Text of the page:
At one of our meals, Monsieur Gurdjieff was telling funny stories, as he often did, and everyone was laughing.

Then he began to tease the women about their fear of mice. And, still laughing himself, he started searching for something on the small sideboard next to him, then tried his pockets, and took out a little snake made of pieces of wood painted green and yellow, stuck to a central thread, making it possible to make it slither about. This was obviously an irresistible opportunity for G. to pretend to threaten those around the table, giving rise to squeals and laughter amongst some of the women.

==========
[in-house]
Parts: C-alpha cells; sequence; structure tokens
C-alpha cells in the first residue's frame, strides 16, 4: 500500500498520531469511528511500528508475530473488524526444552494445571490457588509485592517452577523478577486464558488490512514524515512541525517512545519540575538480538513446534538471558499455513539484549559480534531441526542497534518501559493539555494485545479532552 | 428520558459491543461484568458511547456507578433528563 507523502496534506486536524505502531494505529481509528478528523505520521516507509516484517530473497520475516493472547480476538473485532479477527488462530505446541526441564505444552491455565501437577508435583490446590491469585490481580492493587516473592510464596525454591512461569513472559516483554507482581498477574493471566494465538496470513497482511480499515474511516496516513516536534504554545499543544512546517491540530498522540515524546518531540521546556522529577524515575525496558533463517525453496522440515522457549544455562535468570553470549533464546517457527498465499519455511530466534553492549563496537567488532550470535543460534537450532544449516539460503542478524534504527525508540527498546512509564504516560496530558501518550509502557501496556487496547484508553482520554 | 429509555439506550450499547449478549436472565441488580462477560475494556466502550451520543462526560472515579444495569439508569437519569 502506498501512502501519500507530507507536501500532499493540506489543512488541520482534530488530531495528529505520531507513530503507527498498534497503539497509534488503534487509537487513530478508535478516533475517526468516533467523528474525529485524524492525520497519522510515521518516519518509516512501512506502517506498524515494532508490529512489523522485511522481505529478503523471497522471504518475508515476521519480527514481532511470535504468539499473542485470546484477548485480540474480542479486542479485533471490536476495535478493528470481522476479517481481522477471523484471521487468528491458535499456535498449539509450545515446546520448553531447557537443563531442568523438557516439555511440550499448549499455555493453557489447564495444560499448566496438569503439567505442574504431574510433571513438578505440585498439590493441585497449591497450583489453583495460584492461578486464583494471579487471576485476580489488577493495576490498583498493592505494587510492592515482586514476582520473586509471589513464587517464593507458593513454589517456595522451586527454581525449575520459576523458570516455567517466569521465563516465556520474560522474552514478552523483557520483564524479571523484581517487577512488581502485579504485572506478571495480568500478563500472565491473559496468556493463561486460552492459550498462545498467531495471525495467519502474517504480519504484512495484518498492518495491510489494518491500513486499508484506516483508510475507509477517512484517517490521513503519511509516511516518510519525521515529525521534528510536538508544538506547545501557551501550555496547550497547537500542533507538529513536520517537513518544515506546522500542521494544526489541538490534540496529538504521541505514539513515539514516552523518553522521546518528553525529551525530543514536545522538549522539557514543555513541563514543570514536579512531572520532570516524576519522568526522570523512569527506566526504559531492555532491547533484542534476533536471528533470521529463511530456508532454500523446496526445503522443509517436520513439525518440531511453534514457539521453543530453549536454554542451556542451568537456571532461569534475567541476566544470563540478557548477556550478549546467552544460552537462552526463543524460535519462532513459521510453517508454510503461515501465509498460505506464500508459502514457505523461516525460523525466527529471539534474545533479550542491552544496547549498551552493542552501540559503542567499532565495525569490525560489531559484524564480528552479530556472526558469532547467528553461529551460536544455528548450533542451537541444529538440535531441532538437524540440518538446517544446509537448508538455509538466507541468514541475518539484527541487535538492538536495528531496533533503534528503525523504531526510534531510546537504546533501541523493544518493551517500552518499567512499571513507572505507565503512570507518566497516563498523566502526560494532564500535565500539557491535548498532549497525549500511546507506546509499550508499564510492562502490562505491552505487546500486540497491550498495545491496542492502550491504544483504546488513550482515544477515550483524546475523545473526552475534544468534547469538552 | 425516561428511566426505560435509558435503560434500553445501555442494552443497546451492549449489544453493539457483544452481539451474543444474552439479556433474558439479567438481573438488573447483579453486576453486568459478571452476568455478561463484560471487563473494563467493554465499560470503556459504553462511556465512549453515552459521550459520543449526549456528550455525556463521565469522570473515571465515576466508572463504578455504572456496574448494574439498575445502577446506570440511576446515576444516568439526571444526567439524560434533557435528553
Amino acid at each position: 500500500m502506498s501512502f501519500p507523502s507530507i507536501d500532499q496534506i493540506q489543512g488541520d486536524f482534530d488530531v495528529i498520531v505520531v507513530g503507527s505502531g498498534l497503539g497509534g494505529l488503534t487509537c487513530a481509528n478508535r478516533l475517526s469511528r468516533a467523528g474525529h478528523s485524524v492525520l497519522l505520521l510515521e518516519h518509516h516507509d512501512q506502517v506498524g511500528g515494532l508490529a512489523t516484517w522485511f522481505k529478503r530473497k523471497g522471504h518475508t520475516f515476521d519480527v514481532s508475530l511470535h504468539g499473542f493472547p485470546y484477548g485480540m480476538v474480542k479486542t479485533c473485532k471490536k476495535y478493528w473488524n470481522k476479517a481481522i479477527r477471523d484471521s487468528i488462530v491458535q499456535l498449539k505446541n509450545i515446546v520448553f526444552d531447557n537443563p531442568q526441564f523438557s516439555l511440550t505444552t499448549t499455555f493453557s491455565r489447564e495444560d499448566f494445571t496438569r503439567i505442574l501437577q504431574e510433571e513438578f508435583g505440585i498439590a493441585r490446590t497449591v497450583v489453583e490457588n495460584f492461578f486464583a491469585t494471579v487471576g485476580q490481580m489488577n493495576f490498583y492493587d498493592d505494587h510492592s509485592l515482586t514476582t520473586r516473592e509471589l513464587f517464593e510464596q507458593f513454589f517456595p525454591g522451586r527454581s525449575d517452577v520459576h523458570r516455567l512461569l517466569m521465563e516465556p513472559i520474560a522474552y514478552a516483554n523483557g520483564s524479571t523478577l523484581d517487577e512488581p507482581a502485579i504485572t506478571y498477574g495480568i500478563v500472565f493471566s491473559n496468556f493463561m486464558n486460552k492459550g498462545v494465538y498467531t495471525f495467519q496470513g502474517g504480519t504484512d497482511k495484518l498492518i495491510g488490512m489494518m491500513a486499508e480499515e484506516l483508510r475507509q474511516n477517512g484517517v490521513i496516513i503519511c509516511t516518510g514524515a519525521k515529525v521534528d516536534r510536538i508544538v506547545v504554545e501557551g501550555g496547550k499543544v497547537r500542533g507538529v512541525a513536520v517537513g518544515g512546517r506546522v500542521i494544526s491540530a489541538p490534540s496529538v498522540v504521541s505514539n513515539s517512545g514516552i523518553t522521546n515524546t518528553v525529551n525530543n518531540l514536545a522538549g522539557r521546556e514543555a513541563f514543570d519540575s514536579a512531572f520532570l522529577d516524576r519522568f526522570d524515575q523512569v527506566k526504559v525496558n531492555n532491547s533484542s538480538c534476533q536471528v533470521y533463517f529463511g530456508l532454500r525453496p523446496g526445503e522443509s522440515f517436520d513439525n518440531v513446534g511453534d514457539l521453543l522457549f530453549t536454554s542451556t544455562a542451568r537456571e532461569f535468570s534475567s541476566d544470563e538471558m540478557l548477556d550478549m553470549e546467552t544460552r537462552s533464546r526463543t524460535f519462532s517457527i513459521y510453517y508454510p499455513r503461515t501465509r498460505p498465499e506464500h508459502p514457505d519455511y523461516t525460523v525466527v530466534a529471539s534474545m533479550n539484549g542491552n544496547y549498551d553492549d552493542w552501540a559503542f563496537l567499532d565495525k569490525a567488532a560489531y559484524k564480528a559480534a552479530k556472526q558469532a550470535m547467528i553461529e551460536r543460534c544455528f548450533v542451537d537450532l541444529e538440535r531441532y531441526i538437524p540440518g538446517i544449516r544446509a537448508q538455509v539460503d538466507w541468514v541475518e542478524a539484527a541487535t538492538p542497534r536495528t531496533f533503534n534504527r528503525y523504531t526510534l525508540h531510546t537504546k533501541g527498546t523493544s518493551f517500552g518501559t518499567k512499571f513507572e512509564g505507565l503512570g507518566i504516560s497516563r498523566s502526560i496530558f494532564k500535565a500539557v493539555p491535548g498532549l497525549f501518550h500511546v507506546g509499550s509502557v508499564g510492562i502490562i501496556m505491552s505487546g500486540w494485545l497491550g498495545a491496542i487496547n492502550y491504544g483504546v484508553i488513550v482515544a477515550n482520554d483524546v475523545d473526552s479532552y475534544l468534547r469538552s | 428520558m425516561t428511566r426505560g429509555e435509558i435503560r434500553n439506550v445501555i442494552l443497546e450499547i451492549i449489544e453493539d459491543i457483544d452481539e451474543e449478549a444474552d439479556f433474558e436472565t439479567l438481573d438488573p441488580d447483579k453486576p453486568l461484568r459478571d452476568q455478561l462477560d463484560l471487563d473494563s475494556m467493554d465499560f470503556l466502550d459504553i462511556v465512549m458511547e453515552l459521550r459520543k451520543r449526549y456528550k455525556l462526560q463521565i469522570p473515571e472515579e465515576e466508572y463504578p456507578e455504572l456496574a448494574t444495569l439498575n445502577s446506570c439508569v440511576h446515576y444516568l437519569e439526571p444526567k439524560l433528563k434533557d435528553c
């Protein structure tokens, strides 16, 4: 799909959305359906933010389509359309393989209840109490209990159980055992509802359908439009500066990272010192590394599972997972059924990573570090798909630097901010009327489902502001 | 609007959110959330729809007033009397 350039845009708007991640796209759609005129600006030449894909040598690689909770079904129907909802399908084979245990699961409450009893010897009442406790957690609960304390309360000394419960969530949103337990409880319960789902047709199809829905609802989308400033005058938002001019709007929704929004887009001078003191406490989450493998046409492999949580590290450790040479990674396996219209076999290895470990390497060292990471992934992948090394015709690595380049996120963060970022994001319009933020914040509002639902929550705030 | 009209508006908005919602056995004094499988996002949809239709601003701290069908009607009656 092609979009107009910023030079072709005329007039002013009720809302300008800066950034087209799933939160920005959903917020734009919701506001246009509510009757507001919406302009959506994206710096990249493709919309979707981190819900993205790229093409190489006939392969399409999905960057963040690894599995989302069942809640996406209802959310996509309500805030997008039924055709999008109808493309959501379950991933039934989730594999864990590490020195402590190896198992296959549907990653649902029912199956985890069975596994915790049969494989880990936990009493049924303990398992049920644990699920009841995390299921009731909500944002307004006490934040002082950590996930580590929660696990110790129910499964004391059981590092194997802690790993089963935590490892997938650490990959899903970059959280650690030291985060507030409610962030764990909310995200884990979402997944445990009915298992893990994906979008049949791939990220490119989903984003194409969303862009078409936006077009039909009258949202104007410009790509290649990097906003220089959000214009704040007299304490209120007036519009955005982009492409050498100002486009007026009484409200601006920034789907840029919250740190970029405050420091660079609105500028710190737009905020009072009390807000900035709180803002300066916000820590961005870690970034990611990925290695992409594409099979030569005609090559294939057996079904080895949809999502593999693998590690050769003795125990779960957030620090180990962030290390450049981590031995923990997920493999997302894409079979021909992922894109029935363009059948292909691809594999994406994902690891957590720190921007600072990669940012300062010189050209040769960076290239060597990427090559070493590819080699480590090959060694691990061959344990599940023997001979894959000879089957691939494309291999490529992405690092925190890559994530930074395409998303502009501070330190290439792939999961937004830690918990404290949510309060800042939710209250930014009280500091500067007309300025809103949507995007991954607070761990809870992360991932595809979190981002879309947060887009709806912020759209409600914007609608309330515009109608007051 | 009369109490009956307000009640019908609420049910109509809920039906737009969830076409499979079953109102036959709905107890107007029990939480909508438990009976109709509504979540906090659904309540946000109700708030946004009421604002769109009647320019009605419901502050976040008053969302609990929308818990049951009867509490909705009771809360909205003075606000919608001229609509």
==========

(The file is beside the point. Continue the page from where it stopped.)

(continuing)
G. always knew how to create a light-hearted atmosphere like this, and he enjoyed the reactions to his jokes.

That evening, I was sitting at the table, almost opposite him. And in response to his provocative behaviour, and the reactions from others, I suddenly had the urge to reach out towards him, open handed, all smiles, asking for the snake.

G. Gurdjieff stopped dead in his tracks, suddenly serious, looking at me fixedly, without moving, his arm outstretched, with the snake in his hand. A deep silence surrounded us.

There was a very strong feeling in me that I have in a situation where I go deeper within, as in a battle to be won, decided, calm, sure of myself, continuing to hold out my hand, still smiling, facing Monsieur Gurdjieff — both of us remaining in the same positions.

Around us there was astonishment, murmurings, stifled exclamations.